Of the parts of animals some are simple: to wit, all such as divide into parts uniform with themselves, as flesh into flesh; others are composite, such as divide into parts not uniform with themselves, as, for instance, the hand does not divide into hands nor the face into faces. And of such as these, some are called not parts merely, but limbs or members. Such are those parts that, while entire in themselves, have within themselves other diverse parts: as for instance, the head, foot, hand, the arm as a whole, the chest; for these are all in themselves entire parts, and there are other diverse parts belonging to them.
Translated by D’Arcy Wentworth Thompson (http://classics.mit.edu/Aristotle/history_anim.mb.txt)
The terms “Taxonomy” and “Ontology” are often used inter-changeably and are often confused. However, the terms to express different concepts.
- Taxonomy is about classification, and so represents “Is-A” relationships. For example, in the zoological world, a domestic cat (“Felis catus”) is a member of the family “Felidae” which itself is a member of the order “Carnivora”. Such taxonomies are typically, but not always, hierarchical. An object can exist simultaneously in many different taxonomies. So, a cat also belongs to the group “predators”, which would also include the insect “praying mantis”.
- Ontology is about the concepts and relationships that can exist for an object or a group of objects. For example, the “Part-Of” (“Part Holonym” ) relationship is used to describe the parts of a car (a wheel is part of a car). Therefore, a taxonomy is a type of ontology by this definition.
SharePoint 2007 introduced the managed metadata service to allow the definition of taxonomies to be used for classifying items and documents through metadata columns. Companies are encouraged to define their own or use industry standard taxonomies for classifying documents across the organization to ensure standardization and improve searchability.
Less work has been done in integrating ontologies within SharePoint, although progress by a number of third-party software vendors is being made. “WordNet”  provides a rich source of generic ontological information using the English language, and codifies many types of relationships between nouns, verbs, adjectives and adverbs using “cognitive synonyms” (synsets). Vertical market ontologies are now being built, such as for financial governance by the “GRC3 – Governance, Risk and Compliance Competence Centre” at the University of Cork, Ireland (http://www.ucc.ie). Integration of such ontologies in SharePoint will be the next step in improving search, leading to the possibility of useful question-answering systems.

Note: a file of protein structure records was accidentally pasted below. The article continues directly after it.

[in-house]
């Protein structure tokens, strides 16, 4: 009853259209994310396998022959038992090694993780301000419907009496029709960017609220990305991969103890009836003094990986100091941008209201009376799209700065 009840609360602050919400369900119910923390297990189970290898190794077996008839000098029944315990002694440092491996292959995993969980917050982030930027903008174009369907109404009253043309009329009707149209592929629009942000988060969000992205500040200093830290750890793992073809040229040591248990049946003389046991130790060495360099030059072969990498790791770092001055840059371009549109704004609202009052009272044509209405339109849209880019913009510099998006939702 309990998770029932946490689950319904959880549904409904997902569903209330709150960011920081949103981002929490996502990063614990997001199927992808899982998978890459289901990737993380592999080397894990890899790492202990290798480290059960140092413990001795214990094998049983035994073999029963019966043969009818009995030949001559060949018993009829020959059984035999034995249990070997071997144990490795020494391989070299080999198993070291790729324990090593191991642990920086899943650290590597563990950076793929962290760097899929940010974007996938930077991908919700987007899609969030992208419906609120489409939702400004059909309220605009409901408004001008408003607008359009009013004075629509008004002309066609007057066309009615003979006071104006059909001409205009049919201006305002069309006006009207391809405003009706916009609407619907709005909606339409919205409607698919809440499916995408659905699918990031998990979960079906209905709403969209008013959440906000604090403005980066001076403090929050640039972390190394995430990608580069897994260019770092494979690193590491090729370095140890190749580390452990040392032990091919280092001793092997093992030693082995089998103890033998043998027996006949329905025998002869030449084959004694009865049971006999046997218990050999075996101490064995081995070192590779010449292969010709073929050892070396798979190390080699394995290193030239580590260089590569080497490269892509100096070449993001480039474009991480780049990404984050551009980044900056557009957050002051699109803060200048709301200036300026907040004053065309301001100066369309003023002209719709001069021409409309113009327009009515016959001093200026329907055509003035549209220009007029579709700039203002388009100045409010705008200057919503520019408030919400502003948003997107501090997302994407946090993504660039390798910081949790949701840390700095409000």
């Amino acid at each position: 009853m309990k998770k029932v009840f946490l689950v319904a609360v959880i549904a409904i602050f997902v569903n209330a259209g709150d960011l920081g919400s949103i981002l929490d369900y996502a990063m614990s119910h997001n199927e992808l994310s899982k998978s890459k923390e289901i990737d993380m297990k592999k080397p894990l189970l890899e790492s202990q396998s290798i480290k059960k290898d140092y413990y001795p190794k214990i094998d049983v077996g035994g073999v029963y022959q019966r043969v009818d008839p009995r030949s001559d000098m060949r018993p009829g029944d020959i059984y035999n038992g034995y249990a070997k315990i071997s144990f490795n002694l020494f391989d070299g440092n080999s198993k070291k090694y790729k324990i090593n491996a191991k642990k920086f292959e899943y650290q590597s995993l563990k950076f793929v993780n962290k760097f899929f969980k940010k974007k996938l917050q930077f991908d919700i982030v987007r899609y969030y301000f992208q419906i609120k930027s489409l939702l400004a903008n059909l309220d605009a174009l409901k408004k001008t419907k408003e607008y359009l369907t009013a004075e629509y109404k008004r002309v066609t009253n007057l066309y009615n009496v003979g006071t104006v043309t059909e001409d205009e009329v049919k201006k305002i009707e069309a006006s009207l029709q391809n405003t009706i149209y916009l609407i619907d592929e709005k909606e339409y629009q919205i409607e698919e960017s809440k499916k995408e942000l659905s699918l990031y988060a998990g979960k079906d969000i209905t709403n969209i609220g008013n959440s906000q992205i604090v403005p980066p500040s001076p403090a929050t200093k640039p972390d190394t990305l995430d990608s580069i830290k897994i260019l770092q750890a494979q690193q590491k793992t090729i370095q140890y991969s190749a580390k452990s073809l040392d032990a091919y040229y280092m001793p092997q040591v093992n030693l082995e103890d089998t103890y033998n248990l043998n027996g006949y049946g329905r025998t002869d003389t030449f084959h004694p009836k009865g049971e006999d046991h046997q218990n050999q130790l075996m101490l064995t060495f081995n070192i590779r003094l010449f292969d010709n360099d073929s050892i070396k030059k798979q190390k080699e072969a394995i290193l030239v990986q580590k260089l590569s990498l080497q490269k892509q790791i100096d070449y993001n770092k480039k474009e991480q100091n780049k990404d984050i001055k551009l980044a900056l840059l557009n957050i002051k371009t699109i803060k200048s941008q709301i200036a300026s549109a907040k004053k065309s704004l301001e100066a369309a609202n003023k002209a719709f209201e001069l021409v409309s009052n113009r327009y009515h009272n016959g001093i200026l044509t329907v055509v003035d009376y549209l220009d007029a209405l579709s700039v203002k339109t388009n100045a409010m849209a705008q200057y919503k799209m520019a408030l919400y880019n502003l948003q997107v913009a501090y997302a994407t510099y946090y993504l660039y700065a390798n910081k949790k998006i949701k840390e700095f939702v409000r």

What is an Ontology? http://www-ksl.stanford.edu/kst/what-is-an-ontology.html
 Speech and Language Processing, Jurafsky & Martin, 2nd Pearson International Edition p.653
 Princeton University “About WordNet.” WordNet. Princeton University. 2010. http://wordnet.princeton.edu
It’s been noted that the “Sign in as a Different User” menu command is missing in SharePoint 2013 (e.g., see http://dirkvandenberghe.com/2012/07/18/sharepoint-2013-login-as-a-different-user.html).
One suggestion for a fix can be found here: http://www.little.org/blog/2012/07/17/launch-your-web-browser-as-another-user/.
This “Sign in as Different User” menu item is very useful when testing applications, but it can lead to problems especially when opening documents, say in Microsoft Word. So, it may be for these reasons that the option has been removed in SharePoint 2013.
You can add the menu item back in, but I would suggest only doing this on test or development SharePoint servers. To do this, repeat this edit on all servers in your SharePoint farm:
- Locate the file \15\TEMPLATE\CONTROLTEMPLATES\Welcome.ascx and open in a text editor.
- Add the following element before the existing element with the id of “ID_RequestAccess”:
<SharePoint:MenuItemTemplate runat="server" ID="ID_LoginAsDifferentUser" Text="<%$Resources:wss,personalactions_loginasdifferentuser%>" Description="<%$Resources:wss,personalactions_loginasdifferentuserdescription%>" MenuGroupId="100" Sequence="100" UseShortId="true" />
- Save the file.
Now, the menu item shall be displayed: